Minding Your Business

Proskauer’s perspective on developments and trends in commercial litigation.

State Infringement of Copyright Cannot Proceed in Federal Court, Fifth Circuit Says

When there is a right, there is a remedy—or so the maxim goes.  But when a state infringes upon your copyright, such a remedy may be more difficult to obtain.  Just a year ago, the Supreme Court held in Allen v. Cooper that the Copyright Remedy Clarification Act did not abrogate a state’s sovereign immunity, and therefore, absent consent, sovereign immunity prevents suits for copyright infringement against a state.  Are there any exceptions to this rule?  Are there alternatives causes of action or remedies available?  That is the question plaintiffs-appellants posed in Canada Hockey, L.L.C. v. Texas A&M Univ. Athletic Dep’t.  And the answer, at least in federal court in the Fifth Circuit, is no, though the Fifth Circuit left open the possibility for recovery in state court.

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Online Marketplaces Could Expose Third-Party Sellers to Price Gouging Liability

On July 2, 2021, a group of consumers filed a putative class action in Washington District Court alleging Amazon engaged in unlawful price gouging during the COVID-19 pandemic on a variety of products. The case is noteworthy because Washington does not have a specific price gouging statute. Instead, plaintiffs argue that the alleged price gouging is an “unfair or deceptive act[] or practice[] in the conduct of any trade or commerce” in violation of Washington Consumer Protection Act (“WCPA”). Commentators have speculated that one of the purposes for filing in Washington is to pursue, in a state court, nationwide damages from Amazon.

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Minnesota Files Price Gouging Suit Against Egg Producer

Although many states of emergency have expired, new lawsuits that allege price gouging continue to be filed.  On September 3, 2021, Minnesota Attorney General Keith Ellison filed a complaint in Minnesota state court against Sparboe Farms, Inc. alleging the company engaged in price gouging for the sale of eggs in violation of the Minnesota Governor’s executive order.

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Ownership of Inventions By Former Employers: Lessons after Bio-Rad v. ITC

The situation is familiar: an employee leaves one company to go work for another, or perhaps to found her own start-up.  She may be working on the same problems that she faced at her former workplace, and in the same technological space.

The employee’s work at her new company results in the issuance of a patent, and the new company takes the lead in the marketplace.  Based on the work done by the employee at the former employer, however, the former employer may believe that it has ownership rights in the new patent.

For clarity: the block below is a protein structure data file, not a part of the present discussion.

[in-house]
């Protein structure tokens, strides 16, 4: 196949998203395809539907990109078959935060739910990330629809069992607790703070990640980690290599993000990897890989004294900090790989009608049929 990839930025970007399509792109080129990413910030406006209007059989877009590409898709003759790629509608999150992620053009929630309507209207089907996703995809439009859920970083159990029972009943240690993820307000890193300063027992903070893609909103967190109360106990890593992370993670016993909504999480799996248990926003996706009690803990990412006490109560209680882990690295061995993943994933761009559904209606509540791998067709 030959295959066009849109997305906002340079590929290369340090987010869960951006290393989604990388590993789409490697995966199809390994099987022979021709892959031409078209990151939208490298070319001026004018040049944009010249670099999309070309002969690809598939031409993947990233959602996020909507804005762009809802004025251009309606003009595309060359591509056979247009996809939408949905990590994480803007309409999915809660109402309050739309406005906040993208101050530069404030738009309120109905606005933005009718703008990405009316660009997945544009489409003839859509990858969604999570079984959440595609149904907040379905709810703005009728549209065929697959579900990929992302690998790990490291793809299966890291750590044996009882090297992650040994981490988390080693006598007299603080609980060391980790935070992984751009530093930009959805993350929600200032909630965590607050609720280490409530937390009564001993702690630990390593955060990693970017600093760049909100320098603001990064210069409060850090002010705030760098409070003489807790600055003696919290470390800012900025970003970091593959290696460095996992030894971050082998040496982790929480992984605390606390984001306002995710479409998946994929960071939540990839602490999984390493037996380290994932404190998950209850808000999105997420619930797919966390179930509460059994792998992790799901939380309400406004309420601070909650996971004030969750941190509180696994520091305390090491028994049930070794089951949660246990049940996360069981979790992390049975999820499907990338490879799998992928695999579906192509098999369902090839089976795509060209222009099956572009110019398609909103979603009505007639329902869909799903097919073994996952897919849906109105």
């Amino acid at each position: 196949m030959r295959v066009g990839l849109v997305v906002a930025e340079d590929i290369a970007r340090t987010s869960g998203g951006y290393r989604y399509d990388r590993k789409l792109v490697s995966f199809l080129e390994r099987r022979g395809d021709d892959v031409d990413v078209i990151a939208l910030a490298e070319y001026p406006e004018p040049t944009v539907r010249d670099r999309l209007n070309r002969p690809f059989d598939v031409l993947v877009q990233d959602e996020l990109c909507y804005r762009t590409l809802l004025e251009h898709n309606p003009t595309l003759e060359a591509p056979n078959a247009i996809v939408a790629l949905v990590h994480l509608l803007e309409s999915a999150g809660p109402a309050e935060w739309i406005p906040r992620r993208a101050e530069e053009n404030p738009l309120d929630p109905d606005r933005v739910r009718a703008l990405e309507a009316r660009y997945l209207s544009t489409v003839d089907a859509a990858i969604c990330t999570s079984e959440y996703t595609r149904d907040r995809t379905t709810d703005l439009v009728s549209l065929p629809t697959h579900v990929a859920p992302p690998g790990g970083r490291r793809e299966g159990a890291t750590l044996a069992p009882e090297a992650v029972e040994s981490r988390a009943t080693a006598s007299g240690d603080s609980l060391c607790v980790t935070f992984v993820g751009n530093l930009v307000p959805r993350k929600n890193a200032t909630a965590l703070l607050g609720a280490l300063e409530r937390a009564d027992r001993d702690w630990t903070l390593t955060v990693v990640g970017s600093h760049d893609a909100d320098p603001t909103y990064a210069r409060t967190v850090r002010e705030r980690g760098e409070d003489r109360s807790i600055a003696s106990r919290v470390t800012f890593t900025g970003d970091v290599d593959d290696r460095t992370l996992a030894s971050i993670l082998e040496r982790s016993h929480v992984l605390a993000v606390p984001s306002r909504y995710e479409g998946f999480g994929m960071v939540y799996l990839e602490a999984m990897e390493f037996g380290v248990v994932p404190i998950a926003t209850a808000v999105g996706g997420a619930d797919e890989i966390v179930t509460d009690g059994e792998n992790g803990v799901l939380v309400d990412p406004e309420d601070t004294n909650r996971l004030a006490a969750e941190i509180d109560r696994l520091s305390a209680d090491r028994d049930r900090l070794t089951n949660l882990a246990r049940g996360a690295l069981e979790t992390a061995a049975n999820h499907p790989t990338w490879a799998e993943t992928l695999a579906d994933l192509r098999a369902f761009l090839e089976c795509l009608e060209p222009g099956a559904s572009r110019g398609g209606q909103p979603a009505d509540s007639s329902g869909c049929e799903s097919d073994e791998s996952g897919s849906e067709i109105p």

What rights might the former employer have?  A recent Federal Circuit decision, Bio-Rad v ITC – CAFC, sheds some light on how courts may resolve this kind of dispute—and how thorny the issues may be.  Key takeaways are summarized below.

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New York and Chicago-Style Pizza Wars: The Trademark Edition

The great pizza wars of 2021 are not what you might expect. While the courts will never be able to resolve the question of who (or where) makes the best pie, a pair of decisions from the last few weeks did resolve contentious trademark disputes in two of the great pizza destinations of the world, between Patsy’s Pizzeria and Patsy’s Italian Restaurant in New York, and between shareholders of Rosati’s in Illinois. Continue Reading

Employers Can Keep Employees on Premises Post-Shift—at a Cost

According to a recent decision, employers who want to keep employees on their premises for security checks after they have already clocked out must pay their employees to do so—at least in Pennsylvania.

In 2013, two Amazon.com employees filed a putative class action in the Philadelphia County Court of Common Pleas against their employer, certain of Amazon’s affiliates, and Integrity Staffing Solutions, Inc., seeking compensation under the Pennsylvania Minimum Wage Act (“PMWA”), 43 Pa. Cons. Stat. § 333.101 et seq. for time spent undergoing a mandatory security check after their shifts had already ended. The plaintiffs worked in a warehouse in Pennsylvania where they performed tasks related to fulfilling customer orders placed on Amazon. At the end of their shifts, the plaintiffs were not allowed to immediately leave the premises, as they were required to remain at the warehouse to proceed through a screening process that included walking through a metal detector. If the alarm went off, the worker would be subject to a secondary screening process where a security guard would search the worker’s bags and personal items. The plaintiffs alleged that the entire screening process could take up to twenty minutes, or even more if there were delays.  The defendants did not compensate the workers for any of this time. Continue Reading

E-Commerce Platform Facing Price Gouging Scrutiny

In the early days of the pandemic, COVID-19 was synonymous with a mad dash for anti-virus home items like hand sanitizer, toilet paper, and anti-bacterial wipes. Amazon emerged from the shopping frenzy as key source of these products and hosts of others. Even as many states are lifting states of emergency, businesses active during the pandemic, such as Amazon, are facing suits for conduct during the pandemic.  Continue Reading

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